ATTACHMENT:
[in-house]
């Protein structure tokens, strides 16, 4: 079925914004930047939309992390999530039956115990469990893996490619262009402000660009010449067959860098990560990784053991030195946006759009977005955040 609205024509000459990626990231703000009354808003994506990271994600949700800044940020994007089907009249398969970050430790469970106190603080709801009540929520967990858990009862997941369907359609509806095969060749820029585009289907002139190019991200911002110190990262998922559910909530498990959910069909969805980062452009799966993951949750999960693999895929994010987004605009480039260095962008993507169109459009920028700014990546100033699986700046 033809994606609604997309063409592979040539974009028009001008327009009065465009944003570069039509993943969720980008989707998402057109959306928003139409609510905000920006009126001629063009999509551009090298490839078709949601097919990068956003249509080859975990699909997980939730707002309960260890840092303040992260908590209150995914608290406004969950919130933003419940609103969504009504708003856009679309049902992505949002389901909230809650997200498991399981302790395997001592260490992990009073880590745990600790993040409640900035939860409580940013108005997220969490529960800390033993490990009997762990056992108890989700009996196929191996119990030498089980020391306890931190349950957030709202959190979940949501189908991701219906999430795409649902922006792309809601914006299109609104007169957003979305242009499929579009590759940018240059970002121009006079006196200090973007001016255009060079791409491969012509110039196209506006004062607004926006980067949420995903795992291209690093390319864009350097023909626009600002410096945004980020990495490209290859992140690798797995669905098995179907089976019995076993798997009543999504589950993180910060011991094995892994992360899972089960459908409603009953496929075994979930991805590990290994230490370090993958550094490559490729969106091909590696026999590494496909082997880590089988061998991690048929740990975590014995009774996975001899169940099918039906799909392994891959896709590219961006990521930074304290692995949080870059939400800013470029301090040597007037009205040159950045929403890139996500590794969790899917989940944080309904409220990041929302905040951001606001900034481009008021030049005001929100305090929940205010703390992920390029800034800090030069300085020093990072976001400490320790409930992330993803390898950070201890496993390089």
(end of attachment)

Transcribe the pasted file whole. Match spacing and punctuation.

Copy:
[in-house]
């Protein structure tokens, strides 16, 4: 079925914004930047939309992390999530039956115990469990893996490619262009402000660009010449067959860098990560990784053991030195946006759009977005955040 609205024509000459990626990231703000009354808003994506990271994600949700800044940020994007089907009249398969970050430790469970106190603080709801009540929520967990858990009862997941369907359609509806095969060749820029585009289907002139190019991200911002110190990262998922559910909530498990959910069909969805980062452009799966993951949750999960693999895929994010987004605009480039260095962008993507169109459009920028700014990546100033699986700046 033809994606609604997309063409592979040539974009028009001008327009009065465009944003570069039509993943969720980008989707998402057109959306928003139409609510905000920006009126001629063009999509551009090298490839078709949601097919990068956003249509080859975990699909997980939730707002309960260890840092303040992260908590209150995914608290406004969950919130933003419940609103969504009504708003856009679309049902992505949002389901909230809650997200498991399981302790395997001592260490992990009073880590745990600790993040409640900035939860409580940013108005997220969490529960800390033993490990009997762990056992108890989700009996196929191996119990030498089980020391306890931190349950957030709202959190979940949501189908991701219906999430795409649902922006792309809601914006299109609104007169957003979305242009499929579009590759940018240059970002121009006079006196200090973007001016255009060079791409491969012509110039196209506006004062607004926006980067949420995903795992291209690093390319864009350097023909626009600002410096945004980020990495490209290859992140690798797995669905098995179907089976019995076993798997009543999504589950993180910060011991094995892994992360899972089960459908409603009953496929075994979930991805590990290994230490370090993958550094490559490729969106091909590696026999590494496909082997880590089988061998991690048929740990975590014995009774996975001899169940099918039906799909392994891959896709590219961006990521930074304290692995949080870059939400800013470029301090040597007037009205040159950045929403890139996500590794969790899917989940944080309904409220990041929302905040951001606001900034481009008021030049005001929100305090929940205010703390992920390029800034800090030069300085020093990072976001400490320790409930992330993803390898950070201890496993390089």